Understanding the powerful gravity of the family system dynamics to pull each of its members back into the old familiar ways can help to bring more empathy and compassion to each member as they too may be struggling to hold on to their new, healthier ways of living and being.

 

3. Develop a curiosity to knowing each of your family members in a new way, outside the family dynamic.

 

My sister once visited me in my studio apartment in California in my early twenties. I had just moved into someone’s converted garage and had my very own backyard for the first time in my life. But it was just a patch of dirt and weeds and I didn’t know how to turn it into a beautiful garden. My sister, with a notorious green thumb and endless creativity, flew out from Connecticut to help me turn my dirt yard into a lush garden.

 

It was a special sisterly bonding trip for both of us as it was the first time we’d spend quality solo time together, visiting without other family members and as full-fledged independent adults.

 

The problem was that I’d always been jealous of her. I deeply love her, but being with her reminded me of how inadequate I was. Growing up, she was the popular one in school, the MVP on all the sports teams, extroverted, outgoing, confident and beautiful, with tons of friends. I was the shy, quiet, reserved sister who felt awkwardly uncomfortable around people. I wanted to be more like her but no matter how hard I tried over the years, it just wasn’t enough. My dad once said, “why can’t you be more like your sister?” and that phrase haunted me throughout my school years with others inadvertently saying it to me as well.

 

“Because I’m me,” I’d say, partly defiantly, but mostly feeling that being me wasn’t good enough.

 

By my twenties, I’d done what seemed like a lifetime’s worth of therapy to resolve my childhood issues and I was somewhat content with who I was, no longer envious… so I thought.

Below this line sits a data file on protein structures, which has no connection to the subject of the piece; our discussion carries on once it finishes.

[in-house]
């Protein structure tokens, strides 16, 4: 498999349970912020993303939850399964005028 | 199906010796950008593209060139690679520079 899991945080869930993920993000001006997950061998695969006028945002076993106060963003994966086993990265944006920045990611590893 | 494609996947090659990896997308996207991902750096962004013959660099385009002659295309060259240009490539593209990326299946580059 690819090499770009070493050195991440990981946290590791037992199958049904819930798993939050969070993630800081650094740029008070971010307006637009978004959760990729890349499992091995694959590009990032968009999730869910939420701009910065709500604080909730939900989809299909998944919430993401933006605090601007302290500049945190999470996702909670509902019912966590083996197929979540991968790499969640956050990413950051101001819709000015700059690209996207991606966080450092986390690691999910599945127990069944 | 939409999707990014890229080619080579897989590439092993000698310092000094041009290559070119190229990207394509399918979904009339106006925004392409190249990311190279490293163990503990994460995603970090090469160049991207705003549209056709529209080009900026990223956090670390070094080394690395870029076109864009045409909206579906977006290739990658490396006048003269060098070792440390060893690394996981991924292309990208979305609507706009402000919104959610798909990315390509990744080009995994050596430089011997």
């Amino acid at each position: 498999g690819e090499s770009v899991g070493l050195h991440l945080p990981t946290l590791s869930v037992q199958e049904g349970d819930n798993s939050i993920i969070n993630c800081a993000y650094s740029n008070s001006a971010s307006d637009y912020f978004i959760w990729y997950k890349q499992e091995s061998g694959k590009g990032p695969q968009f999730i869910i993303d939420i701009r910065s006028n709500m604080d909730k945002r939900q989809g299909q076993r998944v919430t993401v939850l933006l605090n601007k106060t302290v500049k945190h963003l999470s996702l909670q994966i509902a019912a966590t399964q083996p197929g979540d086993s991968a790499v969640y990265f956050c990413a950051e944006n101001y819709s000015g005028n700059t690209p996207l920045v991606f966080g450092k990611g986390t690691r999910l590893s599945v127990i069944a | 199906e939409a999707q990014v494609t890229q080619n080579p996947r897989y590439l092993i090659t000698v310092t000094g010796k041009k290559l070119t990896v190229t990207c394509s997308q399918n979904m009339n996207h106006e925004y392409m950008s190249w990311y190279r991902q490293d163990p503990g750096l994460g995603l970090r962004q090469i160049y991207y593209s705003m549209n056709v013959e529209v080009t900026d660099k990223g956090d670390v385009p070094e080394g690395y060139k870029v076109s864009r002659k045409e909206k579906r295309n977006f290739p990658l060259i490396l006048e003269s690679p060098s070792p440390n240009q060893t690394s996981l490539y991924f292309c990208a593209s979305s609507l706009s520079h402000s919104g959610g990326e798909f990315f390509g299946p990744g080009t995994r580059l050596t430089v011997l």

Her visit triggered my old role of insecure little sister and I fell into the old hurt feelings again. She would say something with the best of intentions and I’d take it to mean that she was saying I’m not good enough or that she’s better than me.

 

For example, the morning before she arrived, I had walked around my yard meticulously gathering fall colored leaves of yellow, red and orange, placing them in a round glass fishbowl of water. It was to be a centerpiece for my metal patio table for two, a unique homemade decoration that I proudly made. To me, it was something special I made for us, to show my creativity and resourcefulness since I didn’t have much money back then to buy anything, and I thought it would be nice to have a natural centerpiece to put outside where we could sit and eat lunch in between gardening. She’d always been the artistic, creative one and I wanted to show her that I could be creative too.

 

After we’d been tilling dirt for a while and stopped to take a break, I went into the kitchen to get some water for us and came out to find her dumping out the fishbowl, my beautiful concoction of fall colored leaves and water being tossed out onto the waste pile of uprooted weeds and dirt. She saw me and said, “This is ugly. I’ll get something better for you.”

 

I immediately turned into that wounded, insecure 13 year old who lived under my sister’s shadow. All the self-improvement, self-love work I’d done on myself… tossed out like the contents of the fishbowl. I felt like she was dumping ME onto the waste pile, like she was telling me I was ugly and not good enough and I should just toss myself into the dirt.

 

Of course, she wasn’t saying any of that. She had no idea what that centerpiece meant to me. We hadn’t talked about it and she didn’t know I made it or where it came from. To her, it was just an object, probably something the landlord put out. To me, it was a symbol of ME. Her action was a symbol of everything I’d felt growing up and our relationship and roles we’d played together. But the truth is it was just a glass bowl with leaves and water. It was me who infused the object with so much meaning and gravity.

 

She didn’t mean anything by it. She was helping her little sister. She wanted me to have nice things and she would see to it that the ugly things were taken care of. I didn’t know that back then, even though rationally I kept telling myself that so I’d feel better, but the wound of the 13 year old was too raw to see any other perspective except from the eyes of the inadequate little sister.

 

Had I known then what I know now, I would’ve stepped outside that moment. I wouldn’t have spent the rest of her visit stewing silently over my hurt feelings, sensitive to every word that came out of her mouth. I would’ve seen it for what it was and made a different choice. I would’ve chose to see my sister as an individual human being with her own life, outside her role of popular bigger sister, and mine of unworthy little sister. I would’ve enjoyed bonding moments with her, untainted by past hurts. I would’ve talked openly about what the fishbowl represented to me, and we could’ve communicated in a deep authentic, honest way.